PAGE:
News / Middle East

    EU Urges Egypt Rulers to End Stand-off with Brotherhood

    Cars drive between brick barricades erected along a street that leads to Rabaah al-Adawiya mosque, where supporters of Egypt's ousted President Mohammed Morsi have installed a camp and hold daily rallies at Nasr City, in Cairo, July 29, 2013.
    Cars drive between brick barricades erected along a street that leads to Rabaah al-Adawiya mosque, where supporters of Egypt's ousted President Mohammed Morsi have installed a camp and hold daily rallies at Nasr City, in Cairo, July 29, 2013.
    Reuters
    Europe's top diplomat pressed Egypt's rulers on Monday to step back from a growing confrontation with the Muslim Brotherhood of deposed Islamist president Mohamed Morsi, two days after 80 of his supporters were gunned down in Cairo.
     
    Raising the prospect of more bloodshed, the Muslim Brotherhood said it would march again on Monday evening on Interior Ministry offices across the country.
     
    Catherine Ashton, the European Union's foreign policy chief, became the first overseas envoy to visit Egypt since Saturday's carnage, the second mass killing of Morsi supporters by security forces since the army ousted him on July 3.
     
    The bloodshed has raised global anxiety that the army may move to crush the Brotherhood, a movement which emerged from decades in the shadows to win power in elections after Egypt's 2011 Arab Spring uprising against Hosni Mubarak.
     
    Ashton, on her second trip to Egypt since Morsi's fall, met General Abdel Fattah al-Sisi, the head of the army and the man behind the overthrow of Egypt's first freely-elected president. She also held talks with deputy interim president and prominent liberal politician Mohamed ElBaradei and interim Foreign Minister Nabil Fahmy.
     
    There were no immediate details on the talks. Earlier, Ashton said she would press for a “fully inclusive transition process, taking in all political groups, including the Muslim Brotherhood”.
     
    In comments carried by the MENA state news agency, ElBaradei said he had told Ashton that the new leadership was doing all in its power to “reach a peaceful way out of the current crisis, that preserves the blood of all Egyptians”.
     
    Ashton was also meeting members of the Freedom and Justice Party, the Brotherhood's political wing. Thousands of its supporters have camped out for a month at the Rabaa al-Adawiya mosque in northern Cairo, demanding Morsi's reinstatement and defying threats by the army-backed authorities to remove them.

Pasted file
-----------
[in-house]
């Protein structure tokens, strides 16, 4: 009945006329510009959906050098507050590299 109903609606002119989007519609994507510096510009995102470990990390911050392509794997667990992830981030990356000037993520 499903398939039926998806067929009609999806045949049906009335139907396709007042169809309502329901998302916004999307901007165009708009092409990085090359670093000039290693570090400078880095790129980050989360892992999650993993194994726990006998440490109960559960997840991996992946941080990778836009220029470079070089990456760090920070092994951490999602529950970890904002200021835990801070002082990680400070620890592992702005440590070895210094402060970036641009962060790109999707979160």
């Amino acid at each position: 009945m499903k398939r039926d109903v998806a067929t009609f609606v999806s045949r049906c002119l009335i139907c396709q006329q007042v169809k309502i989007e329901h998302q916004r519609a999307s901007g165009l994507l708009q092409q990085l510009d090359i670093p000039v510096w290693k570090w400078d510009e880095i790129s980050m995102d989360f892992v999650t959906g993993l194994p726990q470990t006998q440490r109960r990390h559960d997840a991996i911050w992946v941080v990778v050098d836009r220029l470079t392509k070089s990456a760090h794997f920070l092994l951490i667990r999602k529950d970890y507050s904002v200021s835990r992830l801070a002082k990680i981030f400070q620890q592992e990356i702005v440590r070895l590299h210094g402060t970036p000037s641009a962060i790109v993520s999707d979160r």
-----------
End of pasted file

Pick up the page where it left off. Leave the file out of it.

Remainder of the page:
“It's very simple, we are not going anywhere,” Brotherhood spokesman Gehad El-Haddad said before the meeting with Ashton. “We are going to increase the protest and multiply the sit-ins,” he told Reuters. “Someone has to put sense into this leadership.”
     
    Ashton's leverage is limited. The United States is Egypt's chief Western backer and source of $1.3 billion in military aid, though the EU is the biggest civilian aid donor to the country, the Arab world's most populous and a strategic bridge between the Middle East and North Africa.
     
    The EU has attempted to mediate in the political crisis over the past six months as Egyptians have grown increasingly suspicious of U.S. involvement.
     
    Morsi has been in detention since he was ousted and the military-backed interim government has placed him under investigation on charges that include murder.
     
    The handling of his case by the military suggests it believes it has the support of a big majority of Egyptians. They turned out in huge numbers to protest against the Islamist leader before the army moved against him.
     
    Army chief Sisi has emerged as the public face of the new order, enjoying fawning coverage in Egyptian media and sowing doubts about the military's promise to hand over to full civilian rule with a “road map” to parliamentary elections in about six months.
     
    Security forces shot dead dozens of Morsi supporters at dawn on Saturday when they marched from their vigil after a day of rival mass rallies. The Health Ministry put the death toll on Monday at 80, up from 72. The Interior Ministry said one officer had succumbed to his wounds on Monday. Nearly 300 people have died in violence since Sisi deposed Morsi.
     
    Interim Interior Minister Mohamed Ibrahim has denied police culpability, saying his officers intervened with tear gas in clashes between the Brotherhood and angry local residents.
     
    A group of Egyptian human rights groups called on Monday for his dismissal. The latest “massacre”, they said, “joins a long list of killings documented by rights groups” since Mubarak's fall.
     
    Saturday's bloodshed was the worst since July 8, when security forces killed more than 50 Brotherhood supporters outside a Cairo barracks.
     
    The interim cabinet has vowed to clear the Brotherhood's mosque vigil after complaints from residents about the huge encampment on their doorstep.
     
    Besides Morsi, other Brotherhood leaders are also being held. In the early hours of Monday police arrested two senior members of the Islamist Wasat Party, allies of Morsi, MENA  reported. The Islamists vowed to keep marching.
     
    “The danger we face because of the political situation and the coup is greater than the violence we face in marches,” said Brotherhood member Islam Tawfiq, 26.

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